Yu, Q.

Zou, L.

Appl. Opt. (1)

Int. J. Phys. Model. Geotech. (1)

D. J. White, A. J. Barefoot, and M. D. Bolton, "Centrifuge modeling of upheaval buckling in sand," Int. J. Phys. Model. Geotech. 2, 19-28 (2001).

Opt. Lett. (2)

Other (3)

N. W. Murray, Introduction to the Theory of Thin-Walled Structures (Oxford U. Press, 1984).

P. E. Tovstik and A. L. Smirnov, Asymptotic Methods in the Buckling Theory of Elastic Shells (World Scientific, 2001).
[CrossRef]

E. Tapanes, "Fibre optic sensing solutions for real-time pipeline integrity monitoring," presented at the Australian Pipeline Industry Association National Convention, Brisbane, Australia, 27-30 October 2001, http://www.iceweb.com.au/Newtech/FFTlowbarPipelinelowbarIntegritylowbarPaper.pdf.

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Figures (8)

Fig. 1
Fig. 1

Schematic diagram of an energy pipe used for the localized pipe-wall buckling detection and the UTS.

Fig. 2
Fig. 2

Longitudinal layout of ten sensing sections with a 1 m loose fiber separation. Longitudinal distribution of strain can be measured from each section, and hoop strain distribution around the circumference of the pipe at any location of the pipe can be obtained from these ten sensing sections.

Fig. 3
Fig. 3

Time-domain profile for a whole sensing fiber at 12,766 MHz before the bending loads are applied. Ten valleys correspond to ten sections of sensing fiber glued onto the pipe, and the fine structures in most valleys indicate 15 cm spatial resolution for our system.

Fig. 4
Fig. 4

Strain distributions along the 12 o'clock section of the pipe on the bending loads of (a) 979 kN (220 kips) and (b) 1335 kN (300 kips). The maximum compressive strains of −4391 and −7555 με happened at 40 cm on the bending loads of 979 and 1335 kN, respectively.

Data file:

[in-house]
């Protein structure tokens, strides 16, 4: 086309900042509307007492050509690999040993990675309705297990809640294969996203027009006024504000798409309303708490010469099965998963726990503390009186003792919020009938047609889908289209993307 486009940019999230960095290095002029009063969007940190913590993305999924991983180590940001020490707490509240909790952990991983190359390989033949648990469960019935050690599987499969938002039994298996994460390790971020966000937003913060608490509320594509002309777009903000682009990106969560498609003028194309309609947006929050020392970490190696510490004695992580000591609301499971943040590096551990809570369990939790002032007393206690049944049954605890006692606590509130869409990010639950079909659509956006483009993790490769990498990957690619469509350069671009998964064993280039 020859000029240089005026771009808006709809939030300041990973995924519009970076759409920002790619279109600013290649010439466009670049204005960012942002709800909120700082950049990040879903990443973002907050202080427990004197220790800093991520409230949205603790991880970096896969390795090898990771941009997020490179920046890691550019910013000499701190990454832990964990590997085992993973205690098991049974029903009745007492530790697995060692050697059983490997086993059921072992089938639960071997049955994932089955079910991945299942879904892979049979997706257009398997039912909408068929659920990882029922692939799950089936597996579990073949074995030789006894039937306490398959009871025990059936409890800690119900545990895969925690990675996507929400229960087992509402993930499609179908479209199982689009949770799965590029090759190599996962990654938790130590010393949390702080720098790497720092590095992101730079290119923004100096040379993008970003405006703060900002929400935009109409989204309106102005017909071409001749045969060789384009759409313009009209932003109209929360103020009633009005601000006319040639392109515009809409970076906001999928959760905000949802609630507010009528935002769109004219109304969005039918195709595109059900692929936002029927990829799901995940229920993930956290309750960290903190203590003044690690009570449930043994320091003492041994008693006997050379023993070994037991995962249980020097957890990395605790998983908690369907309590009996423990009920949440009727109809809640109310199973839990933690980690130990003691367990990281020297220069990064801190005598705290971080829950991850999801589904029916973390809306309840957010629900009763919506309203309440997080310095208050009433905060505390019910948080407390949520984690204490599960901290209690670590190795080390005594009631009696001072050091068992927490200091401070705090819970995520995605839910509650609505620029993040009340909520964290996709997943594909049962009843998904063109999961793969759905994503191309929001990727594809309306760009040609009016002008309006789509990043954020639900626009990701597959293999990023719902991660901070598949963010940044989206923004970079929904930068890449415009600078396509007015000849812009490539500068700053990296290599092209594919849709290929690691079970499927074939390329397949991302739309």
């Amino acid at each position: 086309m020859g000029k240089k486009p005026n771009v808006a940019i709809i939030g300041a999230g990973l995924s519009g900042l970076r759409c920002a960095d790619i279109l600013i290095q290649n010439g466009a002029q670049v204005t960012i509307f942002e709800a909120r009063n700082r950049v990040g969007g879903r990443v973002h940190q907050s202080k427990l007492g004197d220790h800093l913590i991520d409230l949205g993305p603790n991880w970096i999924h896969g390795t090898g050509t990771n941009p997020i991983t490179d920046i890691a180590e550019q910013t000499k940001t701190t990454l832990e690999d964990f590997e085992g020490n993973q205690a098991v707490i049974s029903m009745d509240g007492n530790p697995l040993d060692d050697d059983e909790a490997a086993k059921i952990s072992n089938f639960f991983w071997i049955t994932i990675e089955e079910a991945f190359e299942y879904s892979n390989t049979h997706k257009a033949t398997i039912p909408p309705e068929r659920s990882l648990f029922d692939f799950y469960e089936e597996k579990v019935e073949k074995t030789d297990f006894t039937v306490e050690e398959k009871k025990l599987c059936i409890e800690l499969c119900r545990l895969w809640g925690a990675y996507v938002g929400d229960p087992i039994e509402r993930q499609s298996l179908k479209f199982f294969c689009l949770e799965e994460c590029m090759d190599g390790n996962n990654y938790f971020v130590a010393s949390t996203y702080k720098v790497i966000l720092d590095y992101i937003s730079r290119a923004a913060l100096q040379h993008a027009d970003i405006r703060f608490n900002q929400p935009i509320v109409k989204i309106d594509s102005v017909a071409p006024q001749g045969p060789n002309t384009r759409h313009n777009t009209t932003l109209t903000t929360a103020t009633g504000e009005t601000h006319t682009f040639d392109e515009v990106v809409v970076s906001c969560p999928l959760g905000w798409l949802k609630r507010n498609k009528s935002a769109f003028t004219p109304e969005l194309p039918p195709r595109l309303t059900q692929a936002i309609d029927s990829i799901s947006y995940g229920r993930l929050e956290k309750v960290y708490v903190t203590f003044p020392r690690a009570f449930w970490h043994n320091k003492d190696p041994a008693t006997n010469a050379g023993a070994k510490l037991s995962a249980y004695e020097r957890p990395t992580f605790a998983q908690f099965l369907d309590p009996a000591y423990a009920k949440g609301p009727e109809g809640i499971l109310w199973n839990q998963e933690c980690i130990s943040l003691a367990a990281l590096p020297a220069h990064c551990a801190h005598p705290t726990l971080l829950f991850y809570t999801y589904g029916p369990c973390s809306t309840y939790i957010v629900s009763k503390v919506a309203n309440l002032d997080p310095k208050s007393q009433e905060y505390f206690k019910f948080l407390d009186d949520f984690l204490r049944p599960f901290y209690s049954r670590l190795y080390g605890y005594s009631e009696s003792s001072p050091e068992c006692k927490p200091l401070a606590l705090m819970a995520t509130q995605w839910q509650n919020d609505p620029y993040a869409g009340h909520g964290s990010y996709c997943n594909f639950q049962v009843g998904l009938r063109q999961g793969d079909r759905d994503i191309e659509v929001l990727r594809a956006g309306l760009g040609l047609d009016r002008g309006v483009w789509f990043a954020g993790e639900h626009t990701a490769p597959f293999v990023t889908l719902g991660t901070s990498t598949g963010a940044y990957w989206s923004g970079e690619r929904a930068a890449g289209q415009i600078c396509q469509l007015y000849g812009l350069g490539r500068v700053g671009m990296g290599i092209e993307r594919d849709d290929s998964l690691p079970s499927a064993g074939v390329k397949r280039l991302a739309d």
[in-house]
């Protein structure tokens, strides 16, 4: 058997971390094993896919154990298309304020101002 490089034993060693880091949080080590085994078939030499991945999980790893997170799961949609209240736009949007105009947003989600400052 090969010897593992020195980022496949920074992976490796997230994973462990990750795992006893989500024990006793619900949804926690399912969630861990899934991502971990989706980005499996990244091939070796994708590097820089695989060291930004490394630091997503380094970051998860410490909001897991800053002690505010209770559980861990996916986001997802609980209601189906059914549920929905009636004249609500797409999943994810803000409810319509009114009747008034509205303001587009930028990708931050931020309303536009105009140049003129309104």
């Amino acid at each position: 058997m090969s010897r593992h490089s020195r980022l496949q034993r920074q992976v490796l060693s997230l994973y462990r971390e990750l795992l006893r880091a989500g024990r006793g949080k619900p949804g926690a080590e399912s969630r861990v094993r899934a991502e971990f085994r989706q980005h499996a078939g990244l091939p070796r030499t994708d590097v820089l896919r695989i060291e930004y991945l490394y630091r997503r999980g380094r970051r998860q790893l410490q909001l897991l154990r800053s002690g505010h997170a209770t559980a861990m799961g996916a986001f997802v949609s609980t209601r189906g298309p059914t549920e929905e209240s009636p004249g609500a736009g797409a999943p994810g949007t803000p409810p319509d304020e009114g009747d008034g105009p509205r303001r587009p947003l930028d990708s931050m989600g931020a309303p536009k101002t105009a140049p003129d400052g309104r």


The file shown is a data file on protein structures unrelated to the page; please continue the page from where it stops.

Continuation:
Fig. 5
Fig. 5

Strain distributions along the 6 o'clock section of the pipe on the bending loads of (a) 979 kN (220 kips) and (b) 1335 kN (300 kips). The biggest tensile strain of 2553 and 3874 με also occurred at 40 cm on the bending loads of 979 and 1335 kN, respectively.

Fig. 6
Fig. 6

(a) Localized pipe-wall buckling identified by a photograph taken from the neutral line (9 o'clock, (b) external profiles, and (c) strain profiles. The biggest deformation and compressive strain occurred around the middle of the pipe on the bending loads up to 667 kN. However, the buckling happened at 40 cm up from the middle of the pipe after the bending load of 979 kN. The inset curve in (c) is the strain distribution on the bending load of 667 kN on a different strain scale, which clearly shows that the middle of the pipe experienced more compression.

Fig. 7
Fig. 7

Strain–load relation at the buckling location. The elastic coefficients are the same for both compression and tension. However, the buckling behavior on the tensile side is different from that on the compressive side, and the localized pipe-wall buckling would happen on the compressive side prior to on the tensile side.

Fig. 8
Fig. 8

Hoop strain distribution at the buckling location (40 cm up from the middle of the pipe). The maximum compression happened at around 180° (12 o'clock position), and when the bending load increased to 1335 kN (300 kips), the maximum compression then shifted to 11 o'clock. The strain changed smoothly at neutral section 9 o'clock from 83° to 97°, but there is a jump of strain at neutral section 3 o'clock from 260° to 277°, which should be caused by the pipe weld joint at 3 o'clock (270°).

Tables (2)

Tables Icon

Table 1 Material Specifications of the Steel Pipe

Tables Icon

Table 2 Strains around Neutral Sections